According to a new report, city officials allowed the sale of Rivington House, a Lower East Side nursing home and health care facility, for a $72 million profit in a condo development deal after the removal of the formerly not-for-profit property’s deed restrictions.
On Monday, New York City Comptroller Scott M. Stringer released a report that outlined how the health care facility was eventually sold after a series of questionable oversights took away the city’s ability to ensure that the property remain used for a public purpose. The result was that, for a payment of $16.15 million, the city removed the Rivington House’s deed restrictions, which led to its eventual sale to a luxury condo developer, according to the report.
“No individual should be allowed to profit off the loss of vital community resources,” Stringer said, “But what’s worse is that the checks and balances in place to avoid this kind of outcome were mismanaged.”
Despite 48 staff meetings and hundreds of emails and telephone conversations among city officials, Joel Landau, principal of the Allure Group, was able to secure the removal of the not-for-profit restrictions on the Rivington House’s deed while he was working to flip the location into condos, Stringer’s report stated.
On Feb. 9, 2015, Landau acquired the facility from VillageCare for $28 million, according to the report. In November of that year, he paid the city $16.15 million to have the property’s use restrictions removed, despite missed opportunities for city oversight in the form of a public hearing by the Mayor’s Office of Contract Services, an undervalued appraisal from the Department of Citywide Administrative Services (DCAS) and the mayor not receiving communications from his staff indicating that the Rivington’s deed restrictions had been lifted.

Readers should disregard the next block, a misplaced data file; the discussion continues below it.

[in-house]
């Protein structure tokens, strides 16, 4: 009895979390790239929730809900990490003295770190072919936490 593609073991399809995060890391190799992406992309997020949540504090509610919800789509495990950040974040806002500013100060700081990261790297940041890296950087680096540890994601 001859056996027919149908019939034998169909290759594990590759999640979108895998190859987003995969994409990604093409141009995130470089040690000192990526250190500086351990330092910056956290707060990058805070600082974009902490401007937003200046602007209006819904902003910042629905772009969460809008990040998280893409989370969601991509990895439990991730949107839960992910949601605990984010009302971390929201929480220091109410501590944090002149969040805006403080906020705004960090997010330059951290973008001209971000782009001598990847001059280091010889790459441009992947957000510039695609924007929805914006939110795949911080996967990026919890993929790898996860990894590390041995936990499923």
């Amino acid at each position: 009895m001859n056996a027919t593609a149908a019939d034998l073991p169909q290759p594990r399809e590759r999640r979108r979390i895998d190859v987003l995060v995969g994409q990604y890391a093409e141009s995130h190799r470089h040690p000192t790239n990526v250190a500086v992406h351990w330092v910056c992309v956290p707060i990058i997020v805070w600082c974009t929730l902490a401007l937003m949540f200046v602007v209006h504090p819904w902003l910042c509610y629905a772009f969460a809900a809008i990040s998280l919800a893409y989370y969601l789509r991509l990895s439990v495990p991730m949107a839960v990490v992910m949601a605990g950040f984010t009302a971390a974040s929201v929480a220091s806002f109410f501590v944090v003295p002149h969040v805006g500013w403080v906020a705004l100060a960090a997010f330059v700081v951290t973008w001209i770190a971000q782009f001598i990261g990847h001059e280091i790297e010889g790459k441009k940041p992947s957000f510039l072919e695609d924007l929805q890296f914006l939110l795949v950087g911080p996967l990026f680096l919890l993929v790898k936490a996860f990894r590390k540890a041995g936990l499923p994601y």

“City Hall and DCAS had every opportunity to prevent Rivington House from being sold to luxury housing developers,” Stringer said. “We must ensure that our deed restriction protocols are updated, but also that procedures are properly executed by city staff to ensure the interests of the city, and its residents, are always protected.”
On Feb. 11, 2016, Landau’s sale of the Rivington House property to Rivington Street Investors closed for $116 million, Stringer’s report stated.
The comptroller outlined several steps to ensure that such a sale would not happen again, including strengthening mayoral oversight in the form of a more active Office of Contract Services, ensuring public input by better advertising and notifying community members of public hearings and expanding the city’s definition of “best interest,” according to the report, which is included below.
“We have to make sure our government operates with the highest level of accountability to guarantee this never happens again,” Stringer stated.